Keegan: Well, that's still to be defined. No, what I'm going to do in this role is really take what we've built as a community-focused back, and make sure that we leverage it everywhere that we operate, and do it with a sense of purpose so that we're taking the best things that people do, the best ideas. So if we do something really well in Baltimore, why shouldn't we be doing it in Albany, and what we do really well in Albany, we’re making sure that we're importing that across our franchise. And I think it's equally important today, as we're in the throes of acquiring an institution called People’s United, that those very same cultural sentiments, how we show up in the community, how we engage, are brought to them as well and folded in. They're already a very community-centric bank, but making sure that we do it one way, the right way for each community. And at the same time, making sure we understand the unique nature of each of these communities. So it's not a broad brush. This is the way we do it everywhere. It's understanding the nuances of how we operate in Hartford, Connecticut, how we operate in Springfield, Massachusetts, how we operate in Albany, New York. And those differences need to be amplified. And those people need to be empowered so they're addressing the needs of the community and focusing on them.

Levulis: And I want to narrow in and use New York's Capital Region as an example here. One because you mentioned it, and also because you were the regional president for the Capital Region and the Hudson Valley. So how might the uniqueness of this market or how might the work of the community markets team be displayed in this region here?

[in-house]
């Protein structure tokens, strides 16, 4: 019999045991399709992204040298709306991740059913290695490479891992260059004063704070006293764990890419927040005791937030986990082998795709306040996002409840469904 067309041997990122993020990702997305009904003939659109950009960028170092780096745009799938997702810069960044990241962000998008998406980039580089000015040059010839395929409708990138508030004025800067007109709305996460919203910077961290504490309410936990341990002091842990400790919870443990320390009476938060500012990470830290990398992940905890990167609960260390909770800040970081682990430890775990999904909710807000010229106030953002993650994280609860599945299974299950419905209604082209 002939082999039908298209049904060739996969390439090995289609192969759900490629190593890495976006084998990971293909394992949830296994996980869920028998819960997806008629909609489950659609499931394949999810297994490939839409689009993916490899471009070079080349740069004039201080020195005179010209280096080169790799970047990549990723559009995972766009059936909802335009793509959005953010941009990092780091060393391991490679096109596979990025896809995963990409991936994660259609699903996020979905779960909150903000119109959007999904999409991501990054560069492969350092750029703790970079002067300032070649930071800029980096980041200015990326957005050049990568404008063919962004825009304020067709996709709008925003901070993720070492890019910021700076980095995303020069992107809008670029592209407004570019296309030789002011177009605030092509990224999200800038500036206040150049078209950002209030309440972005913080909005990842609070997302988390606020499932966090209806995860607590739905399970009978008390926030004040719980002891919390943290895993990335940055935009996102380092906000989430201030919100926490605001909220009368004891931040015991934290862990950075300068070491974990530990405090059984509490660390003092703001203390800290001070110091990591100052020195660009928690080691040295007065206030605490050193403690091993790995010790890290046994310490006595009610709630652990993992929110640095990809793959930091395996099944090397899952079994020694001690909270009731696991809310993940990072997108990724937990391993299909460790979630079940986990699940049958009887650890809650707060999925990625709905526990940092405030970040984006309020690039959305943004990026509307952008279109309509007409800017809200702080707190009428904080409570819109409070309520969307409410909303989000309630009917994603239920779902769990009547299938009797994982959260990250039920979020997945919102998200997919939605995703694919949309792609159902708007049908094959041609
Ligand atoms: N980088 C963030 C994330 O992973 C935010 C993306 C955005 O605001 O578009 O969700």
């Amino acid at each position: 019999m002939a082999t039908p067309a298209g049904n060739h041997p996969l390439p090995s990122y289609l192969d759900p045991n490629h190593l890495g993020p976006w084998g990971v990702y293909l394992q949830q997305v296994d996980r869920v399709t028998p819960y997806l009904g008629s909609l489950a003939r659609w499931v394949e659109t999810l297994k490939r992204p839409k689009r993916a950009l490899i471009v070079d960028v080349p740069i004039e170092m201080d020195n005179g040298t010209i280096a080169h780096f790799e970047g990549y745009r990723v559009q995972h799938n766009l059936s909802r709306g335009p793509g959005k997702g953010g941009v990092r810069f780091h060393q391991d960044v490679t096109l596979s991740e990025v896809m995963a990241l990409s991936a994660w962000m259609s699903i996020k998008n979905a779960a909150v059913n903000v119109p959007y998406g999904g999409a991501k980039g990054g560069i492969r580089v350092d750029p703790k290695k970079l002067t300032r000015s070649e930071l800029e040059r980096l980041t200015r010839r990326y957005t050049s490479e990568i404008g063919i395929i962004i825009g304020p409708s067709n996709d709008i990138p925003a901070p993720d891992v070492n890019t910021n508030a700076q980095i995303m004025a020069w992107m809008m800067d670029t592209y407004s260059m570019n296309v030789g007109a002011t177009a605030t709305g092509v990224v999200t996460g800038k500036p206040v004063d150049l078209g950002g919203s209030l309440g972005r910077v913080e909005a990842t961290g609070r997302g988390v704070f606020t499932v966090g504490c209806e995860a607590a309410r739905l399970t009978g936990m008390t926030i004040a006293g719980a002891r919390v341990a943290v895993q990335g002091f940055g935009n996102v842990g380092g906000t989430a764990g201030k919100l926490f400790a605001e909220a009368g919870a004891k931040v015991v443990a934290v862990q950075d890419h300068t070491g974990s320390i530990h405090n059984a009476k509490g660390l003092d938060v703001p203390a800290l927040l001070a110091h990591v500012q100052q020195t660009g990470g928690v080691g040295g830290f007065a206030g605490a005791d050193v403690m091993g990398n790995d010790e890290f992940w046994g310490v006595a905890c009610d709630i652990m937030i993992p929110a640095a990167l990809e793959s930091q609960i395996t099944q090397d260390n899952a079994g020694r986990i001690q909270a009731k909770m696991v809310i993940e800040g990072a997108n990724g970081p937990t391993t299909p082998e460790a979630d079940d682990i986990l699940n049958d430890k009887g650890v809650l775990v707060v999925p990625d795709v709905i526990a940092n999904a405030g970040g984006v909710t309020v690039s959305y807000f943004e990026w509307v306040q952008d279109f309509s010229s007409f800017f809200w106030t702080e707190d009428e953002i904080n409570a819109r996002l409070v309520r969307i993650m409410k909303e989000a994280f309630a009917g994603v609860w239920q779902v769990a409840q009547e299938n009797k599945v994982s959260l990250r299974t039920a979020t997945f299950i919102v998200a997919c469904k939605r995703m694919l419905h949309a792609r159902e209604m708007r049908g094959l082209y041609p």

Keegan: It would be in things like really understanding at its core what this region is made up of. So if you go back 30 years, heavy government centric employment, you know, 27% of the population were employed in various levels of government. And then you look today, and you see life sciences, pharma, you see, technology, nanotechnology, you've seen an evolution. So how we deploy it, is making sure that we understand what the community is all about and making sure that we're focused on not just where they're at, but where they're going. And designing capabilities that customers need, understanding it from their perspective, not necessarily from the bank's perspective. So it's really it's an on the ground approach. It's the regional president Beth Beshaw and her team, making sure that they understand what's going on those communities and coming back to the bank saying, these are the capabilities that we need in order to support the community, not just philanthropy, but products. If you think about underserved communities, do we have branches in the right communities? Are we doing the right things to make sure that we're building trust? So the people have access to banking. Because if you look at the underbanked, is that a level of trust that we need to build with that community to make sure that they can access safe, affordable credit and deposit products, so that they can build wealth? So it's really the full spectrum.